Jo’s Monday walk : Tall Ships Regatta at Blyth


You might know that I couldn’t stay away from a Tall Ships return to the north east of England.  I spent 4 happy days admiring them when the race came to Hartlepool in 2010.  This time it was the turn of Blyth, on the Northumberland coast.  I didn’t think you’d object to coming along and having a look over my shoulder.  I can promise you a little fun, and a pirate or two.

Although it’s only 50 miles north of me, and the birthplace of my late Aunt Isa, I have seldom visited Blyth.  I was surprised at the amount of information it generates in Wikipedia.  The name Blyth comes from the river of that name which flows through the town, blithe being an old English adjective meaning ‘merry’ or ‘gentle’.  Isa would have liked that.  Back in her day the town thrived on the industries of coal mining and shipbuilding. During the First and Second World Wars the local shipyards built many ships for the Royal Navy.  Among them, the first aircraft carrier, HMS Ark Royal, in 1914.  Like many another, the town has struggled to reinvent itself for the changing times.  A visit from the Tall Ships is a real coup.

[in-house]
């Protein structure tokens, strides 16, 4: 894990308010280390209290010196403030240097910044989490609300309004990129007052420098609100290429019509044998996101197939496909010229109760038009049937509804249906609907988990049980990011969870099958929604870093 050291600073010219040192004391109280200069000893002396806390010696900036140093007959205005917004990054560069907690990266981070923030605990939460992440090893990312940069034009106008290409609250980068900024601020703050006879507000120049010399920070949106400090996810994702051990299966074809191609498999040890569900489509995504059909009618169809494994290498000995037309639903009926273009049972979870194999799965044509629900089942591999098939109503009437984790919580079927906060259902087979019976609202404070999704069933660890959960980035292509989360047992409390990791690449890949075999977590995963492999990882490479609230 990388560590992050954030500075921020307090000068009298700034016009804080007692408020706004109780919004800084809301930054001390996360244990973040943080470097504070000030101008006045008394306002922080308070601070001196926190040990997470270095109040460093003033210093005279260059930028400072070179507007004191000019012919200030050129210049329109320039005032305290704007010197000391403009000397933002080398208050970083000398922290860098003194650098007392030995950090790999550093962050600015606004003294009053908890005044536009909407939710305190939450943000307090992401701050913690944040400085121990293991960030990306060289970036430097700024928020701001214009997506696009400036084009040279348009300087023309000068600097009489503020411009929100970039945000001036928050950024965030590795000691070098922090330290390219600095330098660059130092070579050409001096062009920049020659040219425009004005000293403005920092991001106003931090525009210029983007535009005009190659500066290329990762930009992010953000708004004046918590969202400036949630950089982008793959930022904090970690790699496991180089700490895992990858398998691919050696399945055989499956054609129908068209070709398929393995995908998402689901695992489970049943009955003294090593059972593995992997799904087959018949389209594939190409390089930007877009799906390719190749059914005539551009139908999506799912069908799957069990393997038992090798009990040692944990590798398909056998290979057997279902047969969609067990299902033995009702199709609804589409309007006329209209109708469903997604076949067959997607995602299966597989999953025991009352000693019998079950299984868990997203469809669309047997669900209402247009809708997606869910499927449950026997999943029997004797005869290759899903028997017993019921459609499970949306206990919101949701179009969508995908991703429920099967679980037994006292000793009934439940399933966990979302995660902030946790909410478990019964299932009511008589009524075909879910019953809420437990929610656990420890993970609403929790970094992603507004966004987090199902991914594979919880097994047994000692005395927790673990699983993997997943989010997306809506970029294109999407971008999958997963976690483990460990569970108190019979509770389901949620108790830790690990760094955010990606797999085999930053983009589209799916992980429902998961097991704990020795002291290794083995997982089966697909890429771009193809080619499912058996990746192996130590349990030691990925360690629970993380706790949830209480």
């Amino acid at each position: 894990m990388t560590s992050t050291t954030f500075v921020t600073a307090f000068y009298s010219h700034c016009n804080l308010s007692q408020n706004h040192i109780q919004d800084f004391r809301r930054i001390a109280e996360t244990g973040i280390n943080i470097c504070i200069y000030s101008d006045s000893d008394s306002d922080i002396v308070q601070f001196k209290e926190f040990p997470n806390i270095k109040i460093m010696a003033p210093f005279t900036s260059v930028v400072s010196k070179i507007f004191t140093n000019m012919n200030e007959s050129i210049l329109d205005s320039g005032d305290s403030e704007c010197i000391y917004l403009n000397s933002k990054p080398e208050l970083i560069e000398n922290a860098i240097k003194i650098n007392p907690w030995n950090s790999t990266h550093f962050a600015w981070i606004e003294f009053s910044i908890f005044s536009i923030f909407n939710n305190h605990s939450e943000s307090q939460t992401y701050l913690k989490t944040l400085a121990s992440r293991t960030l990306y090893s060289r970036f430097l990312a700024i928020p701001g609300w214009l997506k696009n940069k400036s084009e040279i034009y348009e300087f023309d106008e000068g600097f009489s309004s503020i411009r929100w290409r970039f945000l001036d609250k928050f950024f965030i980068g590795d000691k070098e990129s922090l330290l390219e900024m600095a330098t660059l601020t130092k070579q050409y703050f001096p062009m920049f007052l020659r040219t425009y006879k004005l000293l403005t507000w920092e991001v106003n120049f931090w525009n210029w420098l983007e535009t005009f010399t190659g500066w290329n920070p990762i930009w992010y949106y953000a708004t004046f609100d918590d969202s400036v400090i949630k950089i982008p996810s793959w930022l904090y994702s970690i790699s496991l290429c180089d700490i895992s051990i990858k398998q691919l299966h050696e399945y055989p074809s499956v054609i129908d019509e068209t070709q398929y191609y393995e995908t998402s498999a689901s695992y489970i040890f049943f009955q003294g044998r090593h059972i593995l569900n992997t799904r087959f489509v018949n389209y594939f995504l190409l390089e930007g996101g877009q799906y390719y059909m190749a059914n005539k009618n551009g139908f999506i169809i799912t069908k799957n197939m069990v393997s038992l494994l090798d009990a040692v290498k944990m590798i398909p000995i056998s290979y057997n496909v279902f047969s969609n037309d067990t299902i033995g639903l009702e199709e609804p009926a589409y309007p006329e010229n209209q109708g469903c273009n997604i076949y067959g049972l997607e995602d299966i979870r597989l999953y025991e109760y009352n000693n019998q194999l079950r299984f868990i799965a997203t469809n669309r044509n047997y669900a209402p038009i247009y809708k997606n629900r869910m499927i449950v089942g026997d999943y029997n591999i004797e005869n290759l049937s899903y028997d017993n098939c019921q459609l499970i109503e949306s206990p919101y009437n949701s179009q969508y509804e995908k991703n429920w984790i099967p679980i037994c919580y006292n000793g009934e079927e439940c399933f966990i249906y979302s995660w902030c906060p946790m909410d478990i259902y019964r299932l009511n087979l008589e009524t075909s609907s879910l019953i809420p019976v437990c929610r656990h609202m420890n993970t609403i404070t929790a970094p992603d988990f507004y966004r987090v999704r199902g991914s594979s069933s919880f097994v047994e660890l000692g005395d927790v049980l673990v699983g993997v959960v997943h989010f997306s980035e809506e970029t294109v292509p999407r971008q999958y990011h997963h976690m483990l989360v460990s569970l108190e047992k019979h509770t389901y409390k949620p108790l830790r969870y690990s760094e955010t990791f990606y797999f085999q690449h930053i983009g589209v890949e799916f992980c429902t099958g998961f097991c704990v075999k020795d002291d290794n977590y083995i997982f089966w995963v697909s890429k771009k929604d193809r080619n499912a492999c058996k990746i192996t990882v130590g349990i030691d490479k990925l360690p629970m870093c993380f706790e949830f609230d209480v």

What a thing of beauty they are!  I knew my Dad would be bursting with pride at the Polish representatives.  Dar Młodzieży, The Gift of Youth, is a Polish sail training ship and the largest of the ships present.  It made me smile that comparatively tiny Fryderyk Chopin is the youngest of the Polish Tall Ships.  Let’s stroll along the Quayside and take a closer look.